'I don't believe that a "title" makes a good dog......I believe that a good dog can make the "title"....whether they actually do or not.'

Also well stated. All of my dogs come from titled parents but none of mine are titled because it's not something I choose to do. Could they be titled? Absolutely. Are there bad dogs titled, you bet. There is much more to breeding then titles.

In the confirmation world dogs are 'specialed' (dogs that have their championships) in an attempt to get ranked. For instance the number 2 gsd, or the number 1 working dog, etc. These 'rankings' are only based on dogs that are actually shown and on the current circut. There could be better dogs at home with owners.
 

·
Registered
Joined
·
1,755 Posts
I think it would be fine to breed one untitled dog to one that is titled. I wouldnt want to breed two untitled dogs. You just havent proven that they both have good temperaments. Both should at the minimum have OFA or PENN hip/elbows, CERF'd eyes. There is more health testing that can be done, but that would be icing on the cake. I would also have to look at bloodlines of the untitled dog and what kennel it came from. Why is the dog not titled (i.e. injury, poor training/trainer)?? If the dog has everything it takes to earn a title, and that can be demonstrated, I would breed it.
 

·
Registered
Joined
·
4,742 Posts
If I were a breeder my only concern would be about buyers. If I am going to bring pups to this world, I want the best owners for them, and the good buyers will like to see some proof of the worthiness of the parents beyond my word. There are a few really good breeders out there and in this same forum that if they say a dog is good, I would take their word as gold. But from me, as an hypotetical breeder and for the vast majority of breeders, it doesn't work that easy. So if you have a bitch of the same quality than the untitled one and a titled one, it would be safer for the possibel pups to be born from a titled parent.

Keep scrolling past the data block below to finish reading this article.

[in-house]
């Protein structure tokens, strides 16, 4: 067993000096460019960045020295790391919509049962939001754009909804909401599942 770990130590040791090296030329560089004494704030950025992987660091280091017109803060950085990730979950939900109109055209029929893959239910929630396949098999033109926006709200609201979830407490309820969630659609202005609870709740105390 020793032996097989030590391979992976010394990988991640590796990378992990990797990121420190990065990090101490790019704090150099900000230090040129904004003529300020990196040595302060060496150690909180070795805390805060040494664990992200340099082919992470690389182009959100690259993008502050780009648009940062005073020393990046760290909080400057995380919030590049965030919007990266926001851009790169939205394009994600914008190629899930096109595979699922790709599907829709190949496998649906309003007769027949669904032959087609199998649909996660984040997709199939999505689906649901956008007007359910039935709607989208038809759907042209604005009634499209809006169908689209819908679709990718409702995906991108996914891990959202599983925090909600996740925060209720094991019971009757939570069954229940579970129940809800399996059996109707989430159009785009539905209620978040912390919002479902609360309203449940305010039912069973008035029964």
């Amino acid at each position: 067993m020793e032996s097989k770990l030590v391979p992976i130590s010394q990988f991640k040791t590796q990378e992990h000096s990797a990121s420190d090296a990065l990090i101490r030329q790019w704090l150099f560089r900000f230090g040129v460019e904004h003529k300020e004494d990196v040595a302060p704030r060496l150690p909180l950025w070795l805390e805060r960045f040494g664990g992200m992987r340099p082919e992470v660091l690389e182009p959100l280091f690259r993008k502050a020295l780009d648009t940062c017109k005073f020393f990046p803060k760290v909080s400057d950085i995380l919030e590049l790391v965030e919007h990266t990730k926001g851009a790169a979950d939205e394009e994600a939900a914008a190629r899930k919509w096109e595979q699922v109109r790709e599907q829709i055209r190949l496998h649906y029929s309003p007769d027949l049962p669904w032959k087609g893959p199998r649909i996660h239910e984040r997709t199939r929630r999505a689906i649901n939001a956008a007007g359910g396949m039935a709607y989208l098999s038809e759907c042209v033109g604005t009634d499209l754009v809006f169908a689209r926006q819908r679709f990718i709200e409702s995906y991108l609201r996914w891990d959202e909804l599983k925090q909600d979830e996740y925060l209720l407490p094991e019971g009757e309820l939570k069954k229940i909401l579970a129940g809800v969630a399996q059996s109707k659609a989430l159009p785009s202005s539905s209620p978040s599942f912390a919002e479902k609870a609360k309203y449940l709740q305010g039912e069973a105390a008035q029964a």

Some times it is just easier. Lets say Minnie has no titles, but is the daughter of Mickey, which is a great dog and maybe known from bringing good things to the table (and don't forget the maternal sire effect) with also many other good dogs back in her pedigree. Then only one dog without titles on an outstanding pedigree won't make that much harm, specially if that pedigree is not easy to find where you are and Minnie could be your only choice to get some dogs you really like into your lines.
 

·
Registered
Joined
·
31,971 Posts
I would breed to an untitled dog if I liked the dog and trusted the dog's owner's evaluation of dogs in general. If the owner does not have the first idea what it takes to get a dog titled, how would he know whether the dog had what it takes. Another person, who has numerous titles, champions, etc, will be in a better position to say that this dog has what it takes.
 

·
Administrator & Alpha Bitch of the Wild Bunch
Joined
·
13,571 Posts
Yes, I would consider it. But only if I knew the dog, knew the trainer/handler, and was able to discern myself rather than take someone's word for it that the dog had the appropriate temperament and could title, and any lack of title was for reasons that had absolutely nothing to do with the dog.

I agree, the title doesn't make the dog, and certainly having letters before or after the registered name has no effect on genetics. But it seems more often than not when people are breeding untitled dogs, the reasons for doing so aren't valid reasons, but more excuses. Yet they assure everyone that the dog could title easily if not for this or that reason.

The even bigger problem is that very frequently the people making these claims have no basis of knowledge and experience for doing so. I see pet owners who have never put more than a CGC on a dog, if that, say "oh yeah, my dog could do that easily" but not only has the dog never been tested the owner has never done this before so has no real clue what all goes into it or what it requires in a dog. And people who may be experienced in one venue, say they've put some agility or obedience titles on a dog or a tracking title on a dog, assure everyone that of course their dog could make SchH3 or go get an HGH if they just put the time into it.